Best Value All-Round Telescope.


 

I'm often asked...

 

by people who have read my Telescope buying guide 'Complete Essentials', the following question.

"I'm just starting in astronomy, what is the cheapest 'proper' telescope that I can buy that will show me all the wonders of the solar system, galaxies, nebulae, double stars and star-clouds?"
 

SkyWatcher Explorer 130P TelescopeImage Courtesy: SkyWatcher Telescopes

 

 

The simple answer is that if you're just beginning on your astronomical journey you could do a lot worse than getting yourself a SkyWatcher 130P - EQ2. (See pic. above) [Image thanks to SkyWatcher Telescopes]


A 130mm (5") f5 Wide Field Newtonian Reflector on an Equatorial Mounting.
This is the only Newtonian reflecting telescope under 150mm (6") that I recommend.
It is of such a size that it will show the detail and the faint stars that you will need to see.  The optics are very good in this model (Note the 'P' in 130P - I only recommend this ' Parabolic' model). 

The equipment level is good with two eyepieces and a Barlow lens (Giving 4 magnifications - More than enough to start with).

The telescope is mounted on a proper equatorial mounting, with 'slow motion knobs', which is easy to set up and will allow you to follow the heavenly bodies easily (See my Equatorial set up guide).    I would not recommend you try astronomy using an Alt-Azimuth or Go-to mounting.

This model is not too heavy to move in and out to the observing site even for young teens and it won't break the bank.  If you decide astronomy's not for you you can quote this guide when selling and you'll get a good price. :o)

The only drawback regarding this excellent telescope is the 'Red-Dot' finderscope, which you can, and should replace with a 6x25mm finder (£25 -New).

 

What Can We See?

Solar System:
This telescope will show you the basics and a good amount of detail on the planets.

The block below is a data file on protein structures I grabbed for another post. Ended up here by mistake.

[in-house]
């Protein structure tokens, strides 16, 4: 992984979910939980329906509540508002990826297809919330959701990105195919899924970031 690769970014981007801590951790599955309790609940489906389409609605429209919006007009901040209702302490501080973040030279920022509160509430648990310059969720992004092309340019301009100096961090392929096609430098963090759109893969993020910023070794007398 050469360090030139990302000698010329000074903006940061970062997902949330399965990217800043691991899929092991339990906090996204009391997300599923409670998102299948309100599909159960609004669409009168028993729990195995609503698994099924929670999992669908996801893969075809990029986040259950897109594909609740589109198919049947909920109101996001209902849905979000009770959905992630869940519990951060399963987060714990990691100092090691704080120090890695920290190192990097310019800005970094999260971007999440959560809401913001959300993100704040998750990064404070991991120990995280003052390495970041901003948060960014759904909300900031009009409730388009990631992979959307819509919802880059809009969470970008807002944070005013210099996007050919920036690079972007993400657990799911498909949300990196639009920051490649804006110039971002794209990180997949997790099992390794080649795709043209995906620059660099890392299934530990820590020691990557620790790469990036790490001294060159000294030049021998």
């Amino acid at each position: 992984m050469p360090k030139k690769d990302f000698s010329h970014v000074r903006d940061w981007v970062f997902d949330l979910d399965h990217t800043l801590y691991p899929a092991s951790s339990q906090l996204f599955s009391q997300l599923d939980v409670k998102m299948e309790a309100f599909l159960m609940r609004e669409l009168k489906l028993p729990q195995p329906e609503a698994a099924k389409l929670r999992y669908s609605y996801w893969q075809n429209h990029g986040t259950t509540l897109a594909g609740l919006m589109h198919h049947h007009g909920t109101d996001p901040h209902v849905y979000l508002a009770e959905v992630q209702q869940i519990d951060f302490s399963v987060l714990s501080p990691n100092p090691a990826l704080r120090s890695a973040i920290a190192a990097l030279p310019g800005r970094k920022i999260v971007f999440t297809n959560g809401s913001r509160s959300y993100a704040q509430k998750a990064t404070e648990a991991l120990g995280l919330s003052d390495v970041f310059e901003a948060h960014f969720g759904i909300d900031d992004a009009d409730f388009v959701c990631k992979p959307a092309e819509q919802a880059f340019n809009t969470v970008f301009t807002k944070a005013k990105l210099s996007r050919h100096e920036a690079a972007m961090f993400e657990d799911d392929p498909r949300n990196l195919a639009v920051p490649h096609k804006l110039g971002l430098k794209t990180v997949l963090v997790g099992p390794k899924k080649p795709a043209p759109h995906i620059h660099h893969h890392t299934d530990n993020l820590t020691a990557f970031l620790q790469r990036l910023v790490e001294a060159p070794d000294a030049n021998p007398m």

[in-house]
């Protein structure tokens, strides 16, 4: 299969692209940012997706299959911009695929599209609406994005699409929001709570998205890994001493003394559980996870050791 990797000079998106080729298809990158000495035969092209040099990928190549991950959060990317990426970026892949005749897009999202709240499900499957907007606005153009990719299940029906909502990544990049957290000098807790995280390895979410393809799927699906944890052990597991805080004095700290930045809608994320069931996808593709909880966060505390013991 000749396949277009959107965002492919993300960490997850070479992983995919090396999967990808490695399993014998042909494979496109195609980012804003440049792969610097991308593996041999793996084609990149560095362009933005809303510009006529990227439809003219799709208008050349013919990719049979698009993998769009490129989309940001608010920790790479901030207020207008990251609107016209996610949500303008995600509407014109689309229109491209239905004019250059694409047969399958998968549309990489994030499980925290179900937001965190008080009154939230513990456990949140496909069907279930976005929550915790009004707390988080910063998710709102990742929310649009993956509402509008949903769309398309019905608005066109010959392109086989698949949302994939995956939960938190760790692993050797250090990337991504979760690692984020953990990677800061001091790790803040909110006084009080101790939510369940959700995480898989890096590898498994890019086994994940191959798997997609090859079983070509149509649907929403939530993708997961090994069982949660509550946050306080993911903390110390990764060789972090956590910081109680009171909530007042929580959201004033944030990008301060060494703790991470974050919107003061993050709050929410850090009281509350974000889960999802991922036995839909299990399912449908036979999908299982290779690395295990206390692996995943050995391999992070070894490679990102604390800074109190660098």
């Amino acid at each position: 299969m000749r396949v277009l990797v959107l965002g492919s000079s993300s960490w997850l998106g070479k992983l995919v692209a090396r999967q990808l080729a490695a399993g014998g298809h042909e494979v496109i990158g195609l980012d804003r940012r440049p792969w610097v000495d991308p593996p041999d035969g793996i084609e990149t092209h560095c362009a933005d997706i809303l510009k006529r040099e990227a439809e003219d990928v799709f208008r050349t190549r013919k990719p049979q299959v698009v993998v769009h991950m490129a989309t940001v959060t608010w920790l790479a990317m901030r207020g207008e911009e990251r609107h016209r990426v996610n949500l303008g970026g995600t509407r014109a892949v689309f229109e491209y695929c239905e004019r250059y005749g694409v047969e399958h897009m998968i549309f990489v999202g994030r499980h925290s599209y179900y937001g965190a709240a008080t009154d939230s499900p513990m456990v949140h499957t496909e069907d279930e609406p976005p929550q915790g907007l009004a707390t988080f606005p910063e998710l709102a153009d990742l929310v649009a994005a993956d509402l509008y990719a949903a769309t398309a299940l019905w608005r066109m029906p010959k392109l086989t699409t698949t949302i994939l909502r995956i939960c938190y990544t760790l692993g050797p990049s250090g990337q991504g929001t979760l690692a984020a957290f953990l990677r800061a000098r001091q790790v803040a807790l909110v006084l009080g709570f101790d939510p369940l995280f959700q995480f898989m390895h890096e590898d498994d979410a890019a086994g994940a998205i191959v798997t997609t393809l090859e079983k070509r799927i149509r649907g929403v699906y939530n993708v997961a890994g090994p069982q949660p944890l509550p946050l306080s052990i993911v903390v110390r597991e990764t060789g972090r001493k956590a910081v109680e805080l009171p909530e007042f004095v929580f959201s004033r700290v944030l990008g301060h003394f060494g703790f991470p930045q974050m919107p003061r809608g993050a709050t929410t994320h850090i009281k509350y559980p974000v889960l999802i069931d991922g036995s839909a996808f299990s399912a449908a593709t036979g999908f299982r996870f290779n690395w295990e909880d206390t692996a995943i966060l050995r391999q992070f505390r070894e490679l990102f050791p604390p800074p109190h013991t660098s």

Mercury and Venus will show their phases.
Mars will show some dark markings.
You can see at least ten Asteroids.
Jupiter will show two belts (and, of course, its four Galilean moons).
Saturn will show its ring system clearly and four or five moons on a 'good' night. 
Uranus and Neptune will be visible as tiny green/blue discs.
(You can't reliably see Pluto even with a 150mm refractor by eye!  Currently in Saggitarius, just north of 'the Teapot' ! ) 
You will be able to explore the craters, mountains, rills and valleys of the Moon when it's in a phase, and the ray craters when it's full.
Deep Sky:
This Newtonian will gather enough light to show magnitude 13.5 stars. 
It will show all the Messier objects (M1 to M110) and many more NGC galaxies, nebulae and star-clouds too.
The Andromeda Galaxy M32,
The Great Nebula in Orion M42,
The Dumb-bell Nebula M27
Great Globula in Hercules M13
... will all be clearly visible.  ( Good luck with M97, 'The Owl', though! )
The Pleiades, the Seven Sisters M45, will reveal many more members of their extended family in low power views that will amaze!

At the time of writing this telescope can be ordered new for around £165.

It's not my place to tell you where to buy from - But if you search for SkyWatcher 130P EQ2 - You will find them. 

Make sure it's the 130P model though - I can't stress that enough!

If you find that you're hooked on astronomy the next step would be an entry level SkyWatcher 150mm Newtonian ... That's what I recommend to those with £300 to spend :O)